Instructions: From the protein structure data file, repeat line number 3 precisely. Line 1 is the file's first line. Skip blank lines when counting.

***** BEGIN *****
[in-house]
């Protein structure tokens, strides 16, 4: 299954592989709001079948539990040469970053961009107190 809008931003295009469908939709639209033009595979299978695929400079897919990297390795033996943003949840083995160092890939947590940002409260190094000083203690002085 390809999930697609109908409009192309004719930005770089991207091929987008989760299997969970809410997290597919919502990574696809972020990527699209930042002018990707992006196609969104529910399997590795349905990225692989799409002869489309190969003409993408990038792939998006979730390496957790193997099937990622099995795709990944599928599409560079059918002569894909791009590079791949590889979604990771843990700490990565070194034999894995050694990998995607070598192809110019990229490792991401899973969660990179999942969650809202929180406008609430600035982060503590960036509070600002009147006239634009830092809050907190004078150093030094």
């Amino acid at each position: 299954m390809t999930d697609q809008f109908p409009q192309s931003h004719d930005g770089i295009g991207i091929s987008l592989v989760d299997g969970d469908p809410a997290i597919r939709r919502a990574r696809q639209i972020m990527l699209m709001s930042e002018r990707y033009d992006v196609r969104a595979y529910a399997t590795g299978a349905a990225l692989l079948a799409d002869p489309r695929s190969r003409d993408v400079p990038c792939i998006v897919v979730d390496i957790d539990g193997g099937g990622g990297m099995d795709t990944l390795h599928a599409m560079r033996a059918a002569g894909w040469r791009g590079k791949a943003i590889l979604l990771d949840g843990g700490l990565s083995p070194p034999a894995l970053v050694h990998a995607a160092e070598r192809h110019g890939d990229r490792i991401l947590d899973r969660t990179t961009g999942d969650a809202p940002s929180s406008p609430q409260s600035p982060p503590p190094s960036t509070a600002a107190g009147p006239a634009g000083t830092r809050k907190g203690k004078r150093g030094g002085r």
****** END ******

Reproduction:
């Amino acid at each position: 299954m390809t999930d697609q809008f109908p409009q192309s931003h004719d930005g770089i295009g991207i091929s987008l592989v989760d299997g969970d469908p809410a997290i597919r939709r919502a990574r696809q639209i972020m990527l699209m709001s930042e002018r990707y033009d992006v196609r969104a595979y529910a399997t590795g299978a349905a990225l692989l079948a799409d002869p489309r695929s190969r003409d993408v400079p990038c792939i998006v897919v979730d390496i957790d539990g193997g099937g990622g990297m099995d795709t990944l390795h599928a599409m560079r033996a059918a002569g894909w040469r791009g590079k791949a943003i590889l979604l990771d949840g843990g700490l990565s083995p070194p034999a894995l970053v050694h990998a995607a160092e070598r192809h110019g890939d990229r490792i991401l947590d899973r969660t990179t961009g999942d969650a809202p940002s929180s406008p609430q409260s600035p982060p503590p190094s960036t509070a600002a107190g009147p006239a634009g000083t830092r809050k907190g203690k004078r150093g030094g002085r």